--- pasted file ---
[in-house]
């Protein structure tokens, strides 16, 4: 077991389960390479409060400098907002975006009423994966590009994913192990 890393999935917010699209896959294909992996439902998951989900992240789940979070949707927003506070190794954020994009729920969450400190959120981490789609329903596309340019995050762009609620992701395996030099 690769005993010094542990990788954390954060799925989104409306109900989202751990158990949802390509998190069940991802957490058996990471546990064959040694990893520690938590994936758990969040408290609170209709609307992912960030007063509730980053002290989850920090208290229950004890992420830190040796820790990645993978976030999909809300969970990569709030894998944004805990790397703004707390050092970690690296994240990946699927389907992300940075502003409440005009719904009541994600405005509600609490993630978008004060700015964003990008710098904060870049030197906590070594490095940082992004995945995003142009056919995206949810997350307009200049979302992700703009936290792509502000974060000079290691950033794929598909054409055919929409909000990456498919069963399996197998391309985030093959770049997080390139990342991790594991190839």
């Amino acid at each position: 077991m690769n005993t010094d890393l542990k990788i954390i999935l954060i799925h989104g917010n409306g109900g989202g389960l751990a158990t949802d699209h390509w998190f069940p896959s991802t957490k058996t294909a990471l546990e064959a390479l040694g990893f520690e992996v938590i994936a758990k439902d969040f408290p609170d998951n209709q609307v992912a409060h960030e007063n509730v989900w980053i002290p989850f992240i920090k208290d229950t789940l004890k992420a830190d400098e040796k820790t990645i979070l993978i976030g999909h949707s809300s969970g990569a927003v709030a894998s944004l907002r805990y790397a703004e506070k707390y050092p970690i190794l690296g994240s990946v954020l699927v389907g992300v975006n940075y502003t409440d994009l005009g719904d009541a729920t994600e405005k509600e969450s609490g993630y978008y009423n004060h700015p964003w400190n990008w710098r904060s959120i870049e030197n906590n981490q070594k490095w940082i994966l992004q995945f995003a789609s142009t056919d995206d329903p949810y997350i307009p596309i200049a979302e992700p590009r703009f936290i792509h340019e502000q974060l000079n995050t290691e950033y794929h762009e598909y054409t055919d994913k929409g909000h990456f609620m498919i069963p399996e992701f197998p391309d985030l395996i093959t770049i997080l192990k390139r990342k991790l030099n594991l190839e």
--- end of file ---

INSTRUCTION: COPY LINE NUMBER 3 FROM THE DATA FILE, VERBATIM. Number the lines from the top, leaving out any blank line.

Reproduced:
């Amino acid at each position: 077991m690769n005993t010094d890393l542990k990788i954390i999935l954060i799925h989104g917010n409306g109900g989202g389960l751990a158990t949802d699209h390509w998190f069940p896959s991802t957490k058996t294909a990471l546990e064959a390479l040694g990893f520690e992996v938590i994936a758990k439902d969040f408290p609170d998951n209709q609307v992912a409060h960030e007063n509730v989900w980053i002290p989850f992240i920090k208290d229950t789940l004890k992420a830190d400098e040796k820790t990645i979070l993978i976030g999909h949707s809300s969970g990569a927003v709030a894998s944004l907002r805990y790397a703004e506070k707390y050092p970690i190794l690296g994240s990946v954020l699927v389907g992300v975006n940075y502003t409440d994009l005009g719904d009541a729920t994600e405005k509600e969450s609490g993630y978008y009423n004060h700015p964003w400190n990008w710098r904060s959120i870049e030197n906590n981490q070594k490095w940082i994966l992004q995945f995003a789609s142009t056919d995206d329903p949810y997350i307009p596309i200049a979302e992700p590009r703009f936290i792509h340019e502000q974060l000079n995050t290691e950033y794929h762009e598909y054409t055919d994913k929409g909000h990456f609620m498919i069963p399996e992701f197998p391309d985030l395996i093959t770049i997080l192990k390139r990342k991790l030099n594991l190839e």